A vanity metric looks good on paper and yields seemingly impressive results but doesn’t actually indicate anything related to revenue generation. The numbers vanity metrics capture tend to be high because they’re tracking things that happen in high quantities like page views and visits.
People like to equate high numbers with good results, but that’s not necessarily true. You have to look at vanity metrics on a scale. For example, 30,000 website visits might seem like a lot, but if the industry standard is 300,000, you’re not doing very well.
Marketers commonly place too much value on vanity metrics that don’t necessarily mean a lot in terms of revenue generation. Instead, these metrics are behavioral indicators. They could still be valuable to measure as KPIs toward other goals not related directly to revenue, but, for example, a Facebook “like” on its own can’t tell you whether or not you’ve generated a customer because it’s pretty far away from the closing of a deal.
Here are five vanity metrics that you shouldn’t be focusing on in isolation:
1. Bounce Rate
Bounce rate is the percentage of visitors that immediately bounce, a term that simply means to leave a website. Bounces consist of people coming to your site, looking at one page and then leaving, which causes a session duration of zero since there are no subsequent page visits.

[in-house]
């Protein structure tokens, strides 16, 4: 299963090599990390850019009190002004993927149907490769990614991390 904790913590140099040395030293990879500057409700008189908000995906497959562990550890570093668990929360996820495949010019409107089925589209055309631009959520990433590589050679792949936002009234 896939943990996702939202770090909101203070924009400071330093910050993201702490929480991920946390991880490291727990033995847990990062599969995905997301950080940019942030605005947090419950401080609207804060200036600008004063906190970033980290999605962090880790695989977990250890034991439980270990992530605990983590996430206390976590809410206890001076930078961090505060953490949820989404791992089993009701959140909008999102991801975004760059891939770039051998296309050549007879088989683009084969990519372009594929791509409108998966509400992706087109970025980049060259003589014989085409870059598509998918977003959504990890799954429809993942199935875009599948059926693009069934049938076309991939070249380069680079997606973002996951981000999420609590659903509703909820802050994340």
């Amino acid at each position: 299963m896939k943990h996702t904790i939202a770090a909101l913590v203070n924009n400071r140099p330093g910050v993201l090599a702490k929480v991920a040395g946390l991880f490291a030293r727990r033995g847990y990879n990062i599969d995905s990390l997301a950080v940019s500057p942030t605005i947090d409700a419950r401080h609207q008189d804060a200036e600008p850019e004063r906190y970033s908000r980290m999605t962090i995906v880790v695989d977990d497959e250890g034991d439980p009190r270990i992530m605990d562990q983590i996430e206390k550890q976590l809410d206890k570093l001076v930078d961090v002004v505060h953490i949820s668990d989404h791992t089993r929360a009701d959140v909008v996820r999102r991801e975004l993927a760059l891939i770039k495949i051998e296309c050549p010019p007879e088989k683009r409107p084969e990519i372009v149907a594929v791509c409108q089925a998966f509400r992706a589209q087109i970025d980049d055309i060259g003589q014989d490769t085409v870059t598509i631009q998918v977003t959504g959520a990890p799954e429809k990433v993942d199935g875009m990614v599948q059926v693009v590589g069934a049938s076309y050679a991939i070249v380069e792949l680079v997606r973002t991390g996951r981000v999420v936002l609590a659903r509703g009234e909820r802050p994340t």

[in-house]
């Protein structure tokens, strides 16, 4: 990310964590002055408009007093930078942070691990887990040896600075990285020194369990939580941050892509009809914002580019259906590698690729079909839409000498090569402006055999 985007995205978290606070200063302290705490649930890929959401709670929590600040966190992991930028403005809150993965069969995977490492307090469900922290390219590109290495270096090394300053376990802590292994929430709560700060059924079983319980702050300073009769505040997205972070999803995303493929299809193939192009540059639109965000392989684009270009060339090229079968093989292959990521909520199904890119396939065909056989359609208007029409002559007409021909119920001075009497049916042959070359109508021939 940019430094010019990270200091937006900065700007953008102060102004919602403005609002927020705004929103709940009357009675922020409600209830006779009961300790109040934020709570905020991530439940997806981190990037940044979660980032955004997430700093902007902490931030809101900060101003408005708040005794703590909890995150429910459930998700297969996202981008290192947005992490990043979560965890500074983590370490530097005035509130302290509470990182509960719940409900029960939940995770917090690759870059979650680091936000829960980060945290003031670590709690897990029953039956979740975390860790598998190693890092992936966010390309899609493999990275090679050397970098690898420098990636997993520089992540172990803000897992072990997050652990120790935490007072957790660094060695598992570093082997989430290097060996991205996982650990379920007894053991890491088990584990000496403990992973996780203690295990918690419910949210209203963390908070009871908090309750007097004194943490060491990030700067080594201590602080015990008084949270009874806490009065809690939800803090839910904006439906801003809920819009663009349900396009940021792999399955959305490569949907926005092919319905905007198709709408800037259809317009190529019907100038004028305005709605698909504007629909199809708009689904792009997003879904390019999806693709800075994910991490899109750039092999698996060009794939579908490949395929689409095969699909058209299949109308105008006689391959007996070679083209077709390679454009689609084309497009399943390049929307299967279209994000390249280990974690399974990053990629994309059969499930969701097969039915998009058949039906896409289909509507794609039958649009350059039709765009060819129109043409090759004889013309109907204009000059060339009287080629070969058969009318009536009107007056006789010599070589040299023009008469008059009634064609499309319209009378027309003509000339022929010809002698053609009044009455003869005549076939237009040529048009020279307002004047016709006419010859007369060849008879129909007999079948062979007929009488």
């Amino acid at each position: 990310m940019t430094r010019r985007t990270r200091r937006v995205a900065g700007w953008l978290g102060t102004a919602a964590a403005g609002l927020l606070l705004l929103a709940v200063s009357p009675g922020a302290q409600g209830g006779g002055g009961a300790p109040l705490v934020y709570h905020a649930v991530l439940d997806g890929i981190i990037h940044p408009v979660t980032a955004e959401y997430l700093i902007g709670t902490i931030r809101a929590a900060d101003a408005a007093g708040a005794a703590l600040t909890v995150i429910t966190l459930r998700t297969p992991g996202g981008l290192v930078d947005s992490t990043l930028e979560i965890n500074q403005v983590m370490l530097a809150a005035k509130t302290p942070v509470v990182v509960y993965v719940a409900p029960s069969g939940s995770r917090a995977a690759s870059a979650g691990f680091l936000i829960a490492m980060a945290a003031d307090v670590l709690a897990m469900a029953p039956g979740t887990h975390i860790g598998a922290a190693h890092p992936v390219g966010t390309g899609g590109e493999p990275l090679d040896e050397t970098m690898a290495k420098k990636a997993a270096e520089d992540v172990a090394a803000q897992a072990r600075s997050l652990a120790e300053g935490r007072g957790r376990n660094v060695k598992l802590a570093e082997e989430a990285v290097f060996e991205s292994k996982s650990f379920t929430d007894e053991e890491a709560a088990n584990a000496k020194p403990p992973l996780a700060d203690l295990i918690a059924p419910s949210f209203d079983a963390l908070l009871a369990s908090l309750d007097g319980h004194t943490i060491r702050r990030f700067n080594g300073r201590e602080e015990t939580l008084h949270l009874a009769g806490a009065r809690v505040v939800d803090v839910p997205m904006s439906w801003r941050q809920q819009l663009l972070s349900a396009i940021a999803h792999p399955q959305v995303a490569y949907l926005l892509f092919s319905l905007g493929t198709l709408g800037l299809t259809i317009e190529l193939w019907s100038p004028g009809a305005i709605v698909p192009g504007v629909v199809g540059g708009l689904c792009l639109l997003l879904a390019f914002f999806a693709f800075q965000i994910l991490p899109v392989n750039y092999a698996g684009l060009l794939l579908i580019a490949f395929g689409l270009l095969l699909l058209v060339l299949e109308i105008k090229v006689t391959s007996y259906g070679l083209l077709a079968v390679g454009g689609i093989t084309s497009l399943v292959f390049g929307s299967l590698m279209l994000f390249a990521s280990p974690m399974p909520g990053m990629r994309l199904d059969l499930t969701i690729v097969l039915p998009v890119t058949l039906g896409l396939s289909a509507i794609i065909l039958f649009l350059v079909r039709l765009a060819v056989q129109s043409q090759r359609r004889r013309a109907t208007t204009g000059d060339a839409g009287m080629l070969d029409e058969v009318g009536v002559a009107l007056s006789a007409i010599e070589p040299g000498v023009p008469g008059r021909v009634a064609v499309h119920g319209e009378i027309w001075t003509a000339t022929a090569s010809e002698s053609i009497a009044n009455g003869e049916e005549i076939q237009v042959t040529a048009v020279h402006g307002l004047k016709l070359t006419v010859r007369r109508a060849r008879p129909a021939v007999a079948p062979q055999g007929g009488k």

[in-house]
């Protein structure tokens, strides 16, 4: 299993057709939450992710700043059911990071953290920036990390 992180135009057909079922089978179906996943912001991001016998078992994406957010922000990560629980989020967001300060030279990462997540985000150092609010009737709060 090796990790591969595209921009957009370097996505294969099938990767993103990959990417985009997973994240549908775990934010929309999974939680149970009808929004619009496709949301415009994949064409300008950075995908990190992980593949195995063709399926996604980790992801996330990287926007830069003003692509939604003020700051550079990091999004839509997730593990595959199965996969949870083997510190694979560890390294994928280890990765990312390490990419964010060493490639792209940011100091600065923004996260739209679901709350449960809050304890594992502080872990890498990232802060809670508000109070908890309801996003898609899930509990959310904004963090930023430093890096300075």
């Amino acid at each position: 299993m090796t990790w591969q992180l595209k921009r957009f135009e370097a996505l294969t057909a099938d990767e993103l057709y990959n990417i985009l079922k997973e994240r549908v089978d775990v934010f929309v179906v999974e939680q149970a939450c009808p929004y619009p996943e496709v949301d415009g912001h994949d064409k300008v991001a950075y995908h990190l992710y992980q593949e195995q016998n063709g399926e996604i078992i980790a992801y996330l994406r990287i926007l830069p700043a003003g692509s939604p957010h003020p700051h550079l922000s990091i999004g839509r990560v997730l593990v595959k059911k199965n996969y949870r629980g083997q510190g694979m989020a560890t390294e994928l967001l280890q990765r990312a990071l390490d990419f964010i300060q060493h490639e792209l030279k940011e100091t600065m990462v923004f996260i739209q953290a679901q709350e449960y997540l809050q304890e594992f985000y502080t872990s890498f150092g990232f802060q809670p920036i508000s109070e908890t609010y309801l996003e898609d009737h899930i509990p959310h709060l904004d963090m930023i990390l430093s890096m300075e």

Bounce rate is an indicator that your website doesn’t contain the content the visitors are actually looking for. This could mean you’re ranking organically for a keyword irrelevant to the content actually on the page or you’re targeting people with an ad who aren’t a good fit.
Bounce rate isn’t going to make or break anything. It’s important to know how relevant your page is to the people who are being driven to it, but if you have a high bounce rate and your other metrics are fine — in other words, if you’re converting leads at a rate that meets your goal — then you don’t need to worry about it.
You could be unintentionally ranking for a keyword that isn’t relevant and getting unqualified visitors who’ll bounce. Even if you’re effectively reaching the right audiences, by indirectly reaching other people, you’re going to have a high bounce rate. However, you’re still doing what you need to do to convert qualified leads, so you don’t need to stress about bounce rate.
Conversely, if you have a really low bounce rate compared to your industry standard, but site visitors aren’t converting, then the low bounce rate doesn’t really contribute to your overall goal and isn’t that valuable.
For ads and social posts, impressions are the number of times someone could have seen your content.
In the context of social media, it means your content was in the news feed as someone was scrolling through Facebook, but it doesn’t tell you if they scrolled past it super fast or even looked at it at all. The same goes for ads. Impressions measure the number of people who were served the ad but doesn’t indicate how many people engaged with it.
If you want to figure out the engagement rate of your content, impressions can be used as the overall population, so you can divide the number of engagements by the number of impressions. That can help you understand how effective your content is, but is frequently pre-calculated for you.